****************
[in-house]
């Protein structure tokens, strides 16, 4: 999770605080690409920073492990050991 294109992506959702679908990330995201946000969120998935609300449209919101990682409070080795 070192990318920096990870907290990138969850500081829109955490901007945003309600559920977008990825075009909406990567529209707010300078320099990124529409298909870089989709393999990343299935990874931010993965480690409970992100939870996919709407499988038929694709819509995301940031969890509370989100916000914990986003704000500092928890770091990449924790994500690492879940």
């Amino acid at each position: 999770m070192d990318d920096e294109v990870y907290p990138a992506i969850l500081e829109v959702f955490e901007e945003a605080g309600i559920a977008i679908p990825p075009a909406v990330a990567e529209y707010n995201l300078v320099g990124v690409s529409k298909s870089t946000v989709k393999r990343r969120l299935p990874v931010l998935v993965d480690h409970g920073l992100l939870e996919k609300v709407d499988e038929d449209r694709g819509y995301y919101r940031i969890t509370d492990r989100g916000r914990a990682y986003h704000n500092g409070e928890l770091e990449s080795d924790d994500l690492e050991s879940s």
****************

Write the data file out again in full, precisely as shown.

[in-house]
């Protein structure tokens, strides 16, 4: 999770605080690409920073492990050991 294109992506959702679908990330995201946000969120998935609300449209919101990682409070080795 070192990318920096990870907290990138969850500081829109955490901007945003309600559920977008990825075009909406990567529209707010300078320099990124529409298909870089989709393999990343299935990874931010993965480690409970992100939870996919709407499988038929694709819509995301940031969890509370989100916000914990986003704000500092928890770091990449924790994500690492879940």
């Amino acid at each position: 999770m070192d990318d920096e294109v990870y907290p990138a992506i969850l500081e829109v959702f955490e901007e945003a605080g309600i559920a977008i679908p990825p075009a909406v990330a990567e529209y707010n995201l300078v320099g990124v690409s529409k298909s870089t946000v989709k393999r990343r969120l299935p990874v931010l998935v993965d480690h409970g920073l992100l939870e996919k609300v709407d499988e038929d449209r694709g819509y995301y919101r940031i969890t509370d492990r989100g916000r914990a990682y986003h704000n500092g409070e928890l770091e990449s080795d924790d994500l690492e050991s879940s």